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"It is a black art, the writing of a history, is it not?" That is how Martha Peake's book begins, but to what does the black art refer? Is it hard to write about history, or what? I would be surprised if it had something to do with medieval times and all the magic that took place at that moment.
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I think it refers to the occult and gothic trends, like in black magic... Maybe other members will be more helpful...
Zerox"It is a black art, the writing of a history, is it not?" That is how Martha Peake's book begins, but to what does the black art refer? Is it hard to write about history, or what? I would be surprised if it had something to do with medieval times and all the magic that took place at that moment.
I've not read the book, so I can't say for sure. However, if this is the beginning of the book, the rest of the first paragraph should be supportive of such a statement. Perhaps 'black' here means 'difficult'. Pieanne's suggestion is a good one, except that the time period of 1700's rules out the medieval times idea.
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Zerox"It is a black art, the writing of a history, is it not?" That is how Martha Peake's book begins, but to what does the black art refer? Is it hard to write about history, or what? I would be surprised if it had something to do with medieval times and all the magic that took place at that moment.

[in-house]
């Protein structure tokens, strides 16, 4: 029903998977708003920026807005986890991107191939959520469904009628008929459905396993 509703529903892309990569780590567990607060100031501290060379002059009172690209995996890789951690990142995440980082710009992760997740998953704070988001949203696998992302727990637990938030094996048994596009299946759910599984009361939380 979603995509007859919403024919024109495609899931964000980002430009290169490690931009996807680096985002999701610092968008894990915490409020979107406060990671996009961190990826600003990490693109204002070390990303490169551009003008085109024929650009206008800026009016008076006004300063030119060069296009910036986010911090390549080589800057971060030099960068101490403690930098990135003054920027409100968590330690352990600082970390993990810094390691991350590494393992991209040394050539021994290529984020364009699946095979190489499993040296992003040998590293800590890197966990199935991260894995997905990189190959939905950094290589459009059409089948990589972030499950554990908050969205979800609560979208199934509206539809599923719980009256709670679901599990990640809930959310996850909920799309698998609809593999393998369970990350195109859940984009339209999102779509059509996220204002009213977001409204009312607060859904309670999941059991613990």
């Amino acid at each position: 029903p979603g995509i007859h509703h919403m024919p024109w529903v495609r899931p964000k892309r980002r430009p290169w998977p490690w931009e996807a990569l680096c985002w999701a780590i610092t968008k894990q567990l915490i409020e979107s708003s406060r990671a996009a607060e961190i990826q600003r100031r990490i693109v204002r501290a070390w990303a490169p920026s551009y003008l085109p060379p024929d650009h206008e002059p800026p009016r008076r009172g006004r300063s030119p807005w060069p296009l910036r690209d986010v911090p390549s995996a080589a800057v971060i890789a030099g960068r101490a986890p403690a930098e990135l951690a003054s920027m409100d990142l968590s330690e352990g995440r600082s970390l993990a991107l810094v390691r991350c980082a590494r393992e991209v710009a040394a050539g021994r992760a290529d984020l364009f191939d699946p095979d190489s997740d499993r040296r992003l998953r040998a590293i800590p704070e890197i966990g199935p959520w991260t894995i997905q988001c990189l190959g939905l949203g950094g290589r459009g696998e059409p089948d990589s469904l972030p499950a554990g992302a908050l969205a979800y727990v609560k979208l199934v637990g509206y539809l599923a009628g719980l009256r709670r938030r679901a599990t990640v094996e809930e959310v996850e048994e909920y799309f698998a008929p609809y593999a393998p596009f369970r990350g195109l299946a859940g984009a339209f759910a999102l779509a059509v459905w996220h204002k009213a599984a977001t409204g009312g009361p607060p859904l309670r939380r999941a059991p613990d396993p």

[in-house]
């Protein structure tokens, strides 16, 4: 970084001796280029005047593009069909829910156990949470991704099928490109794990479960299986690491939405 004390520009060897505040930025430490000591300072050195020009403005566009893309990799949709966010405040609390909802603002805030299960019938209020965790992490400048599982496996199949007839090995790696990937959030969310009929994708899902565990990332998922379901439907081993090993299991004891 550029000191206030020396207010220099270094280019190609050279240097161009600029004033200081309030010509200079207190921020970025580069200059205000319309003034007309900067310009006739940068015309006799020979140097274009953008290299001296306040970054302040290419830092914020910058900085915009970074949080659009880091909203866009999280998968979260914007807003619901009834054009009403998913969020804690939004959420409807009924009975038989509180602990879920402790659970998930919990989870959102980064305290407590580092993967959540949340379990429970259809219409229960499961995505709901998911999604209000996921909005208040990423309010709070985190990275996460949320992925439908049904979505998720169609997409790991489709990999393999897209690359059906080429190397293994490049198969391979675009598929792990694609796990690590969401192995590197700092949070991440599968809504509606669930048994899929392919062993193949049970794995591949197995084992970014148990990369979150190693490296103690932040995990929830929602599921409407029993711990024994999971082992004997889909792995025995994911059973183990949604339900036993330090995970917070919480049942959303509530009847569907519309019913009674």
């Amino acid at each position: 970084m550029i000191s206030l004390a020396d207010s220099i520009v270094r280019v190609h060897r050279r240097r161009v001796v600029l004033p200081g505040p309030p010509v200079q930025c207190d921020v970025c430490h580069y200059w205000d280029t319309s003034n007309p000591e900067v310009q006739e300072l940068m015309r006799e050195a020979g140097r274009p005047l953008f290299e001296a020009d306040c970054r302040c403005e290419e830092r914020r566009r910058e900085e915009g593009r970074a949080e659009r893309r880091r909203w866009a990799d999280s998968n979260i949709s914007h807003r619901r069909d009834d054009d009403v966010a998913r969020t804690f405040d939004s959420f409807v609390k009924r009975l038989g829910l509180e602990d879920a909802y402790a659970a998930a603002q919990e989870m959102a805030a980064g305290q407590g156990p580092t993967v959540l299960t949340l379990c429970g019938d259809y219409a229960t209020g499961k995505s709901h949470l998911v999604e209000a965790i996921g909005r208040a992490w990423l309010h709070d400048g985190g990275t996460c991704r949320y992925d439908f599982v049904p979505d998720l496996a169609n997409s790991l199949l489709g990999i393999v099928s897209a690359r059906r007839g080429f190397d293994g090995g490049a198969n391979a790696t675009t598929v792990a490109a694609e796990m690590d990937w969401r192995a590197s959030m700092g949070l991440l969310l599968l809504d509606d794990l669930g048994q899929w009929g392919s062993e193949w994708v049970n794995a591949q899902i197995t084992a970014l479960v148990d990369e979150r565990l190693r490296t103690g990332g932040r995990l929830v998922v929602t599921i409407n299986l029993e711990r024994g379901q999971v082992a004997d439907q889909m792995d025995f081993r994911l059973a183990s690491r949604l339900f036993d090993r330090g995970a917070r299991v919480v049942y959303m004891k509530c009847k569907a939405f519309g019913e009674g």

It is nothing to do with mediaevel times. It is suggesting that the art of writing history is a process that is difficult to master and that it is somewhat mysterious.
Unfortunately, I can't give more context, since the author has cited that exact part from the book. And I had a tiny oversight; the book's name is Martha Peake, not the writer's.Emotion: smile
Black art is defined as witchcraft, sorcery, black magic. It makes sense when the author says: "It is a black art, the writing of a history, is it not?". Sounds like a metaphor to me. I could be wrong because I haven't read the book.
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The "black arts" involve the use of sorcery and the harnessing of malevolent powers.

The speaker uses the phrase metaphorically.

MrP
So just to make this sure since this is actually kind of an important issue for me. I would have thought that it means it is hard to write about the history, however, it looks like I was wrong. Therefore, sorry for being a bit stubborn at the moment, but I can't quite understand the metaphorical meaning. Writing about history is just like practising black art, no?[:^)]
Not exactly as metaphor is not direct comparison but simply a reference to another object. You can put it this way: "writing history is like magic", "can be compared to magic", etc. because basically when you're writing something as big and important as that you know it's going to influence people this way or another.
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